NRA Proudly Brags about 27 Million Firearm Background Checks in 2016
The National Rifle Association (NRA) seems to be quite happy with how 2016 had turned out as the organization tweeted the record breaking number of last year's background checks on its official Twitter account. The organization expressed its delight on how Americans are apparently embracing their right to bear arms [more]
South Carolina Sees Filing of New Real Estate Agent Background Check Bill
Background checks have always been reserved as an added security measure for high-profile or high risk situations such as firearm purchases, security-related job applications, and safety-related fields. However, a South Carolina State representative seems to want to make it as a requirement for people who want to apply for a [more]
2016 Black Friday sets new single-day gun background check record
The recently concluded 2016 Black Friday sales event saw hordes of consumers flocking to different retail outlets to try to get the best deals on the latest electronics and gadgets. However, new data from the FBI National Instant Background Check System (FBI NICS) has revealed that gadgets apparently weren't the [more]
Gun sales trend post-election: Consumer confidence gets boost with Trump win
The recently held presidential elections had varying effects on businesses, supply, manufacturing, and the economy as a whole. However, reports have now revealed that the election, and president-elect Donald Trump’s win, apparently also influenced the country’s overall gun sales trend.
According to reports, several gun retailers had initially prepared themselves for [more]
North Carolina Background Check and Gun Laws
To acquire a handgun in North Carolina (including private sales, gifts, and inheritance) an individual must go to the county sheriff's office in the county in which they reside and obtain a pistol purchase permit. This is not required if one has a CCW (Carrying a Concealed Weapon) permit. State law requires the applicant to appear in person with government ID, pay a $5 fee, undergo a background check similar in scope and scrutiny to NICS, and have a reason for owning a pistol (hunting, target shooting, self defense, or collecting). Because there are 100 different county sheriffs in North Carolina, there are different sets of rules and requirements for obtaining such a permit, which can be determined arbitrarily by the local sheriff. Some sheriffs impose other restrictions such as a limit on the number of permits applied for at a time, waiting periods, and/or proof of good moral character (a witness or references, in some cases notarized with affidavits). This requirement is a holdover from Jim Crow laws that were designed to prevent African-Americans and other minorities from obtaining handguns.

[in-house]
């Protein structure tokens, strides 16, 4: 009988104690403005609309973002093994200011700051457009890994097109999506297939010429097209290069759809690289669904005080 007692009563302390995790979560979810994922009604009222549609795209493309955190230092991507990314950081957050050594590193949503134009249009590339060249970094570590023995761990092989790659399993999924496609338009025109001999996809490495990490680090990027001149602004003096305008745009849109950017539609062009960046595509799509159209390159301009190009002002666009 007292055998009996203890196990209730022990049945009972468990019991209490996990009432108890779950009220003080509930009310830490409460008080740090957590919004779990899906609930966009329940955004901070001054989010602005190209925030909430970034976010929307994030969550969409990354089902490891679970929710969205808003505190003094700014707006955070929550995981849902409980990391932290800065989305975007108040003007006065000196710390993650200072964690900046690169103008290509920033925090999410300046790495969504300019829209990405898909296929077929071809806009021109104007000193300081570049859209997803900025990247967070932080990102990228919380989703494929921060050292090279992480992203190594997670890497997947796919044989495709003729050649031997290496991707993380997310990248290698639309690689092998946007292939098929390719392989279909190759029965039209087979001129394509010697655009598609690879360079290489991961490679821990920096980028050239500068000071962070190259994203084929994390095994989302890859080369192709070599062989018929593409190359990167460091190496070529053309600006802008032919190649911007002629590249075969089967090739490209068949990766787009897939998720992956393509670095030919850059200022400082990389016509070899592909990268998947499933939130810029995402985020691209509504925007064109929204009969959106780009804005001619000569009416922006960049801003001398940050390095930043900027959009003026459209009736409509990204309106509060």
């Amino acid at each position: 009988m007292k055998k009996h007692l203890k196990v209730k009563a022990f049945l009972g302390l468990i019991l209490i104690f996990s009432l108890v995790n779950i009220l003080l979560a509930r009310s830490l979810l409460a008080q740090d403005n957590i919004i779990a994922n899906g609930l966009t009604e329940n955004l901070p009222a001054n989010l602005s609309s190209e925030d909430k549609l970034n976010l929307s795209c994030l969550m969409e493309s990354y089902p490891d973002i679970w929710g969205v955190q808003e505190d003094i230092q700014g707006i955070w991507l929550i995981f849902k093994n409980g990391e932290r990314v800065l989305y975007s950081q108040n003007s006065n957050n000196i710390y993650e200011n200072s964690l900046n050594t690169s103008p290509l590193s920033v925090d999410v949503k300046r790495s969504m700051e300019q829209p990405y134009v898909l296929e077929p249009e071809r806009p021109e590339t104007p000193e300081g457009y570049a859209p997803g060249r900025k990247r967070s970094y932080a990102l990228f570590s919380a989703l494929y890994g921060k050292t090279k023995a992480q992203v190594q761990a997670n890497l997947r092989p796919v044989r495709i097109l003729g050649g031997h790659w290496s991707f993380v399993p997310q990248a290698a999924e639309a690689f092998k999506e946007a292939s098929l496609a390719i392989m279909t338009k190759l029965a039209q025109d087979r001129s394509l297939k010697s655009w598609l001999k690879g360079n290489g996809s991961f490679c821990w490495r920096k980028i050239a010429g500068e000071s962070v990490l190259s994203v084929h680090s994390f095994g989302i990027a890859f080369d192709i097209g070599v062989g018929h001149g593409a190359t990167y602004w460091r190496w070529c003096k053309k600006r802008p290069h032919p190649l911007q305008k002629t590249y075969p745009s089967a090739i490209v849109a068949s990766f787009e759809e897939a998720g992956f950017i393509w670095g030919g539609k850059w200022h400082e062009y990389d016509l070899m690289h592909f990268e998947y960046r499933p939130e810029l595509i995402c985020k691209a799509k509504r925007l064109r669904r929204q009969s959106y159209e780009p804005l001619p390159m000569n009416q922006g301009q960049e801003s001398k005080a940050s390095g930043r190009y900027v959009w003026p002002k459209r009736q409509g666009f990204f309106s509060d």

Durham County requires the registration of handguns. In accordance to North Carolina Law, no other county or local government may require handgun registration.
North Carolina is a "shall issue" state for the concealed carry of handguns. Application for a concealed carry license is made through the local county sheriff's office. Applicants must complete a state approved training course. A CCW license is valid for a period of five years. Regardless of the possession of a CCW permit, absolutely no person may possess a concealed weapon at any government-run facility or any educational establishment.
North Carolina honors concealed carry permits issued by Alabama, Alaska, Arizona, Arkansas, Colorado, Delaware, Florida, Georgia, Idaho, Indiana, Kansas, Kentucky, Louisiana, Michigan, Mississippi, Missouri, Montana, New Hampshire, New Mexico, North Carolina, North Dakota, Ohio, Oklahoma, Pennsylvania, South Carolina, South Dakota, Tennessee, Texas, Utah, Virginia, Washington, and West Virginia. North Carolina's permit is valid in approximately thirty states, more than any other CCW permit.
Open Carry is also legal throughout North Carolina except within the town of Cary, which forbids it by local ordinance. In the city of Chapel Hill, open carry is restricted to guns of a certain minimum size, under the theory that small, concealable weapons are more often associated with criminal activity. No permit is required to carry a weapon openly in North Carolina. You shall be able to carry weapons if no one is harmed. If someone feels threatened by your open carry, you may be arrested under the state's "Going armed to the terror of the public" common law.
New York State requires that anyone buying a gun at a gunshow must have a background check done.